Bet that tweed gives a nice spectrum, with a great bottom end. I am obsessive compulsive and prefer overdrive to metal pedals, might need to snag a OCD pedal. Always good to have at all volumes.

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Kustom HV/30. Built in effects, nice tube pre amp to give the solid state some serious balls, excellent gain settings and a jack for external audio input like a CD/MP3 player or a drum machine so you can jam along with.

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I either use a version of a 5F1 tweed Champ made by an independent builder or a Vox Pathfinder 15R. I typically use an OCD pedal in front of the 5F1 as the pairing can go from a little grit to full blown stack-like sound at conversation volume. I typically plug straight into Pathfinder, particularly late at night, but I'll occasionally also use a Korg Pandora to play with a rhythm track.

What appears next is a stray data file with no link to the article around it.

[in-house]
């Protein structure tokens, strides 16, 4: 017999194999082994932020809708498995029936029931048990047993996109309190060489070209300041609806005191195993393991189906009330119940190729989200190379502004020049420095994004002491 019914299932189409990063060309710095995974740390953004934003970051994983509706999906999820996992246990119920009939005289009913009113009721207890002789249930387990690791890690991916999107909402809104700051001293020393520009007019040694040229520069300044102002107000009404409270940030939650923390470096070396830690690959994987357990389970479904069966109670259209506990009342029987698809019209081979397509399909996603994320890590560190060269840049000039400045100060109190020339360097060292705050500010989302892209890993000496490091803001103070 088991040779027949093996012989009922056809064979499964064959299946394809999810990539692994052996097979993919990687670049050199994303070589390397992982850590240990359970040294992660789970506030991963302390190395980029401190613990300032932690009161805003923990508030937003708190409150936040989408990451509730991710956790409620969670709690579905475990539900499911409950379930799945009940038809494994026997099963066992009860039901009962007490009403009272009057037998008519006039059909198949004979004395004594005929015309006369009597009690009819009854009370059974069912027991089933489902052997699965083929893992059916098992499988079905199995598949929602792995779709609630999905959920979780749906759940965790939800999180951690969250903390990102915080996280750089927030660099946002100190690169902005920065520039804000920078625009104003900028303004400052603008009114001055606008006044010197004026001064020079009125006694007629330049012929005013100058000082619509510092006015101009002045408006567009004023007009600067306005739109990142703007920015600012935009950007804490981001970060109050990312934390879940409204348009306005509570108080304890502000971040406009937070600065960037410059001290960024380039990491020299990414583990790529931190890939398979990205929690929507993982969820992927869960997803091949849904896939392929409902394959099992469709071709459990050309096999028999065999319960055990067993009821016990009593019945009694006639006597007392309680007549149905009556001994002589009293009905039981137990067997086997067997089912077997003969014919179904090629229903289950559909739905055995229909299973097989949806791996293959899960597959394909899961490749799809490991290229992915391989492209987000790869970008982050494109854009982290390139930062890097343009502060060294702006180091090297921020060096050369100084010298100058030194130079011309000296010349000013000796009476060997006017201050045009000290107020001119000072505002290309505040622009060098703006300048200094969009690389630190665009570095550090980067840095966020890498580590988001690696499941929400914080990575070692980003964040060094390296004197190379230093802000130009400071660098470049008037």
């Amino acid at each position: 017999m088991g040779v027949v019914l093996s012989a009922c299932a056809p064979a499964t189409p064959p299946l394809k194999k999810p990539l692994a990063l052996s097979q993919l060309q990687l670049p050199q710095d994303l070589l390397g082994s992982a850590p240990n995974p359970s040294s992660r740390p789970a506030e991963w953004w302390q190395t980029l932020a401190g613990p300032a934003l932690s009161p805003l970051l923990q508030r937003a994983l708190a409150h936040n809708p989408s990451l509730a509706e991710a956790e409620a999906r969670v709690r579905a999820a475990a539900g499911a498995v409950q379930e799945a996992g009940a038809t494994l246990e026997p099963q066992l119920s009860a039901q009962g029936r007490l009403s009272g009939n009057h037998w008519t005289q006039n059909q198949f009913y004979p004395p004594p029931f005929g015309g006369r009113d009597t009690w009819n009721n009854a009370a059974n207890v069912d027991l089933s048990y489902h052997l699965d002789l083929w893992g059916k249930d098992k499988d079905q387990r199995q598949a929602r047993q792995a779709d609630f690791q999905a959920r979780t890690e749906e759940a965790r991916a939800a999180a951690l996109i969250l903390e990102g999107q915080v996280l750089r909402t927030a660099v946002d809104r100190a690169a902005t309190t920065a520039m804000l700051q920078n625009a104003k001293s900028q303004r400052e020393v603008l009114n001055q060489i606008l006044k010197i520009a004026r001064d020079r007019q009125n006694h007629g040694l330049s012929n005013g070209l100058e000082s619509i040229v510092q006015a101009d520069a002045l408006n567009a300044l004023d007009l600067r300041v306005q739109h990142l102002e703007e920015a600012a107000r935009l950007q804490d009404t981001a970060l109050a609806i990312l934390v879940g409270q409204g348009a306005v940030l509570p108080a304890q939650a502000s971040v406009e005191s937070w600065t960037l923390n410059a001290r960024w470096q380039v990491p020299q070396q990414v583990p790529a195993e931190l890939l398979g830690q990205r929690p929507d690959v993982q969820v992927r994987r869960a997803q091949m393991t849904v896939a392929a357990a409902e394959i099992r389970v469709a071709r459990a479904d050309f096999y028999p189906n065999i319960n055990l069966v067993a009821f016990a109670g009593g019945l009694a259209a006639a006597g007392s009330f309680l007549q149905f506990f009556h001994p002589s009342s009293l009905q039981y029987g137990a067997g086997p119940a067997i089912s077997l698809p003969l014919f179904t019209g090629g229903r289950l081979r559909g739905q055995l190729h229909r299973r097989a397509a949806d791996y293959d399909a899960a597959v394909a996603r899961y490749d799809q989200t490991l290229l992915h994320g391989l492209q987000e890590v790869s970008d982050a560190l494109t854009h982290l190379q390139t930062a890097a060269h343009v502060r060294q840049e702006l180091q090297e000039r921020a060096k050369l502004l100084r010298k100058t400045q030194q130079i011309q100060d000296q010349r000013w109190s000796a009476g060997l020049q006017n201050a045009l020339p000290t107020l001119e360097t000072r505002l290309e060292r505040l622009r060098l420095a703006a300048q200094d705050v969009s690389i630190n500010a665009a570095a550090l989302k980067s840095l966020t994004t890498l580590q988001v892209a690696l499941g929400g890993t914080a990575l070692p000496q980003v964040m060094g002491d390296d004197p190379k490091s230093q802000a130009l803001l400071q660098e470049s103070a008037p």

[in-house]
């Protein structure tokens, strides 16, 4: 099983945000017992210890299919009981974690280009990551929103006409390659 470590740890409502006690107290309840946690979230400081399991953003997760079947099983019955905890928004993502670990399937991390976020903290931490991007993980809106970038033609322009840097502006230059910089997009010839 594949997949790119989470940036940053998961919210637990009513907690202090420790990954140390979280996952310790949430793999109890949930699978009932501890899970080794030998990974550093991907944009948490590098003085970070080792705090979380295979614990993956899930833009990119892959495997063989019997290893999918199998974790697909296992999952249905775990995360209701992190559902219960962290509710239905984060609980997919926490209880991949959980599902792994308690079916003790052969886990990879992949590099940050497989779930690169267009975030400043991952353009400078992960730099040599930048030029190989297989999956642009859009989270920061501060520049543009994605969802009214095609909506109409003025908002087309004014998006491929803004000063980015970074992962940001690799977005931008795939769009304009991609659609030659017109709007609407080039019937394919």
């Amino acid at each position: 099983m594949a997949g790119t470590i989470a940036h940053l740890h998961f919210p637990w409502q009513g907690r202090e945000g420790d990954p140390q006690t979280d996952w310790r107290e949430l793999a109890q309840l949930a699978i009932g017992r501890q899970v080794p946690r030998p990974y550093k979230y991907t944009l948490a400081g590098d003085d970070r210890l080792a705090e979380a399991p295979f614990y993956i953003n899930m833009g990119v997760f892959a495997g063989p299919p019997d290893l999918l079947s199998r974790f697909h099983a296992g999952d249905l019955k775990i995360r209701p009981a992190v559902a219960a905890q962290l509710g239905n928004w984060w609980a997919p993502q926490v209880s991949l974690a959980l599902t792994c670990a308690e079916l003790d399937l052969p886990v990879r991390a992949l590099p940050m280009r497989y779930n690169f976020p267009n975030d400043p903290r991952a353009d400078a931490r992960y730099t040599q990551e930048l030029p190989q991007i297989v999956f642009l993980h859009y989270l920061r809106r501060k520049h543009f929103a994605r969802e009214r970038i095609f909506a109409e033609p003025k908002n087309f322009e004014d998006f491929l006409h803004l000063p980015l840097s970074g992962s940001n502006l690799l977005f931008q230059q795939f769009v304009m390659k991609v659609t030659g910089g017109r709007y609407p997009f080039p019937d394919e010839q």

Bet that tweed gives a nice spectrum, with a great bottom end. I am obsessive compulsive and prefer overdrive to metal pedals, might need to snag a OCD pedal. Always good to have at all volumes.

It does. It's one of the things I'd wish I'd sprung for earlier. I had to wait a couple months after ordering, but it was worth it. At some point I'd like to get the time and try building one, but until then there are some great builders around. I also highly recommend the OCD. I don't have a vast amount of pedal experience, but it's more responsive to touch and dynamics than other pedals I've tried.

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I've got a rackmount PodPro with the 2-pedal controller tied to a Mackie Onyx 801i firewire mixer and JBL powered monitors. I've tweaked ALL of the presets to sounds that are more usable and less over-the-top. Sounds pretty good "for what it is."